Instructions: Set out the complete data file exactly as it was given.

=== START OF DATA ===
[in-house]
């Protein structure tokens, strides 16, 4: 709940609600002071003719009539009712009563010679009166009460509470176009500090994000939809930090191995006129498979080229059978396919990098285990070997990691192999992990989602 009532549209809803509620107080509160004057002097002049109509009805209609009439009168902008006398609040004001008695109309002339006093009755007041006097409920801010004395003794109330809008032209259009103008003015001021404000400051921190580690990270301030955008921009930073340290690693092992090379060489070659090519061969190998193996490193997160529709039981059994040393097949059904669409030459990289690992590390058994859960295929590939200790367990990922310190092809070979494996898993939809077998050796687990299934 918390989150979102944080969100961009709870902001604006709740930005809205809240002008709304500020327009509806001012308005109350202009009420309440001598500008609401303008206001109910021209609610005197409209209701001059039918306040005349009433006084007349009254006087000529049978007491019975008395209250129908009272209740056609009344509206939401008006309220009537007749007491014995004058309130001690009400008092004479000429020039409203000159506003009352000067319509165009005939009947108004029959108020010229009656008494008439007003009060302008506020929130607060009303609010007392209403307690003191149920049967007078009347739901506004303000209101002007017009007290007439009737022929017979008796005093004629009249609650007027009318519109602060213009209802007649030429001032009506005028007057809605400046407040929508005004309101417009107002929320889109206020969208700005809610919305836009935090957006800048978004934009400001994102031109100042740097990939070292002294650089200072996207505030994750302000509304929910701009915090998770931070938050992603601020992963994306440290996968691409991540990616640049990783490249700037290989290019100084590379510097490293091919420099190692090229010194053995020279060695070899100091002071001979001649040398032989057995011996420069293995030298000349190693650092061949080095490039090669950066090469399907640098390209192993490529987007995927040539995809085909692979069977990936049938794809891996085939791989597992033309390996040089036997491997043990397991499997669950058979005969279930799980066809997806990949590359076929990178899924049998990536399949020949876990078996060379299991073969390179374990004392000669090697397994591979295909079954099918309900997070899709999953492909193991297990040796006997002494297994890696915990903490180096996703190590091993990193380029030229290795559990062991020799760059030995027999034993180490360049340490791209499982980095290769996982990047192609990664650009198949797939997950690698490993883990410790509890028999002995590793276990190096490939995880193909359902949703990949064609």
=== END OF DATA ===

[in-house]
């Protein structure tokens, strides 16, 4: 709940609600002071003719009539009712009563010679009166009460509470176009500090994000939809930090191995006129498979080229059978396919990098285990070997990691192999992990989602 009532549209809803509620107080509160004057002097002049109509009805209609009439009168902008006398609040004001008695109309002339006093009755007041006097409920801010004395003794109330809008032209259009103008003015001021404000400051921190580690990270301030955008921009930073340290690693092992090379060489070659090519061969190998193996490193997160529709039981059994040393097949059904669409030459990289690992590390058994859960295929590939200790367990990922310190092809070979494996898993939809077998050796687990299934 918390989150979102944080969100961009709870902001604006709740930005809205809240002008709304500020327009509806001012308005109350202009009420309440001598500008609401303008206001109910021209609610005197409209209701001059039918306040005349009433006084007349009254006087000529049978007491019975008395209250129908009272209740056609009344509206939401008006309220009537007749007491014995004058309130001690009400008092004479000429020039409203000159506003009352000067319509165009005939009947108004029959108020010229009656008494008439007003009060302008506020929130607060009303609010007392209403307690003191149920049967007078009347739901506004303000209101002007017009007290007439009737022929017979008796005093004629009249609650007027009318519109602060213009209802007649030429001032009506005028007057809605400046407040929508005004309101417009107002929320889109206020969208700005809610919305836009935090957006800048978004934009400001994102031109100042740097990939070292002294650089200072996207505030994750302000509304929910701009915090998770931070938050992603601020992963994306440290996968691409991540990616640049990783490249700037290989290019100084590379510097490293091919420099190692090229010194053995020279060695070899100091002071001979001649040398032989057995011996420069293995030298000349190693650092061949080095490039090669950066090469399907640098390209192993490529987007995927040539995809085909692979069977990936049938794809891996085939791989597992033309390996040089036997491997043990397991499997669950058979005969279930799980066809997806990949590359076929990178899924049998990536399949020949876990078996060379299991073969390179374990004392000669090697397994591979295909079954099918309900997070899709999953492909193991297990040796006997002494297994890696915990903490180096996703190590091993990193380029030229290795559990062991020799760059030995027999034993180490360049340490791209499982980095290769996982990047192609990664650009198949797939997950690698490993883990410790509890028999002995590793276990190096490939995880193909359902949703990949064609």